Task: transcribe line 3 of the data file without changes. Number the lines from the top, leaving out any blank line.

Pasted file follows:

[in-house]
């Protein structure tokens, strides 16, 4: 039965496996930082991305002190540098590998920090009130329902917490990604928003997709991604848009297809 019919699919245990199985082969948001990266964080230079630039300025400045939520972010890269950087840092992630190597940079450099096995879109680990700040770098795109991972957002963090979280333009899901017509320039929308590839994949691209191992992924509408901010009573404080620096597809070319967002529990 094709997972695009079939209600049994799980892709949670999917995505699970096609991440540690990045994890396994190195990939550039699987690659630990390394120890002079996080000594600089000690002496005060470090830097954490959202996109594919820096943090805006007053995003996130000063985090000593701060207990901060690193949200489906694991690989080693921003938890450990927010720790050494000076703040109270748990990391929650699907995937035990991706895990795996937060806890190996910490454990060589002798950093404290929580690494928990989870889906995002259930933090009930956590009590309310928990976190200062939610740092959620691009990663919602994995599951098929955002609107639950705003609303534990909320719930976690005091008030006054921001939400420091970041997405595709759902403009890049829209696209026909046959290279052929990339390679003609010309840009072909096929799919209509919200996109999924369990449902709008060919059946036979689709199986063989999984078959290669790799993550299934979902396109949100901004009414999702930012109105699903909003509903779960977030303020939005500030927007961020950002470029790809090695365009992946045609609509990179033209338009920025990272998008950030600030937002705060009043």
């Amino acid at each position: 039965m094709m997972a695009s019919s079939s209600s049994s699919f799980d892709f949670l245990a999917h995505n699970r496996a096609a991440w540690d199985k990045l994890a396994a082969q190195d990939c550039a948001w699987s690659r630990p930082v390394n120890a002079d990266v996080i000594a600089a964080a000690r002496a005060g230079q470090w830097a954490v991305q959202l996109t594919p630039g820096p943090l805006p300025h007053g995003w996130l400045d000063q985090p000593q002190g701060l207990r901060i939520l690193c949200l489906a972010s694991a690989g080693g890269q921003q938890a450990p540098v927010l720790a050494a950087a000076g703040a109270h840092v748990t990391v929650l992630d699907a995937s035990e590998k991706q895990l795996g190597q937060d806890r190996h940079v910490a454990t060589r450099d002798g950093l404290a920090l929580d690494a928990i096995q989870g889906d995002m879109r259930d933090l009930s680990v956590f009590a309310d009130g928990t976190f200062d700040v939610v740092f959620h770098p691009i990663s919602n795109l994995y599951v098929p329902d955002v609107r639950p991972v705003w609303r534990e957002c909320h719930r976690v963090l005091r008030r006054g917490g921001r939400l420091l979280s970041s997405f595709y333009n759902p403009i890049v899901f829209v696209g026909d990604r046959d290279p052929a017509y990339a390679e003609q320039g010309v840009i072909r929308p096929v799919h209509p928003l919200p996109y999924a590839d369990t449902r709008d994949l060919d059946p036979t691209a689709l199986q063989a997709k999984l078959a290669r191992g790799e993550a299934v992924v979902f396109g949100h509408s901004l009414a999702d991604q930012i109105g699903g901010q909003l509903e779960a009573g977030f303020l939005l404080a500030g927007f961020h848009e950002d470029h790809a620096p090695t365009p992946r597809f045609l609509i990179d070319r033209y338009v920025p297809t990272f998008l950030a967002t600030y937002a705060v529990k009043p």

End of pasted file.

């Amino acid at each position: 039965m094709m997972a695009s019919s079939s209600s049994s699919f799980d892709f949670l245990a999917h995505n699970r496996a096609a991440w540690d199985k990045l994890a396994a082969q190195d990939c550039a948001w699987s690659r630990p930082v390394n120890a002079d990266v996080i000594a600089a964080a000690r002496a005060g230079q470090w830097a954490v991305q959202l996109t594919p630039g820096p943090l805006p300025h007053g995003w996130l400045d000063q985090p000593q002190g701060l207990r901060i939520l690193c949200l489906a972010s694991a690989g080693g890269q921003q938890a450990p540098v927010l720790a050494a950087a000076g703040a109270h840092v748990t990391v929650l992630d699907a995937s035990e590998k991706q895990l795996g190597q937060d806890r190996h940079v910490a454990t060589r450099d002798g950093l404290a920090l929580d690494a928990i096995q989870g889906d995002m879109r259930d933090l009930s680990v956590f009590a309310d009130g928990t976190f200062d700040v939610v740092f959620h770098p691009i990663s919602n795109l994995y599951v098929p329902d955002v609107r639950p991972v705003w609303r534990e957002c909320h719930r976690v963090l005091r008030r006054g917490g921001r939400l420091l979280s970041s997405f595709y333009n759902p403009i890049v899901f829209v696209g026909d990604r046959d290279p052929a017509y990339a390679e003609q320039g010309v840009i072909r929308p096929v799919h209509p928003l919200p996109y999924a590839d369990t449902r709008d994949l060919d059946p036979t691209a689709l199986q063989a997709k999984l078959a290669r191992g790799e993550a299934v992924v979902f396109g949100h509408s901004l009414a999702d991604q930012i109105g699903g901010q909003l509903e779960a009573g977030f303020l939005l404080a500030g927007f961020h848009e950002d470029h790809a620096p090695t365009p992946r597809f045609l609509i990179d070319r033209y338009v920025p297809t990272f998008l950030a967002t600030y937002a705060v529990k009043p």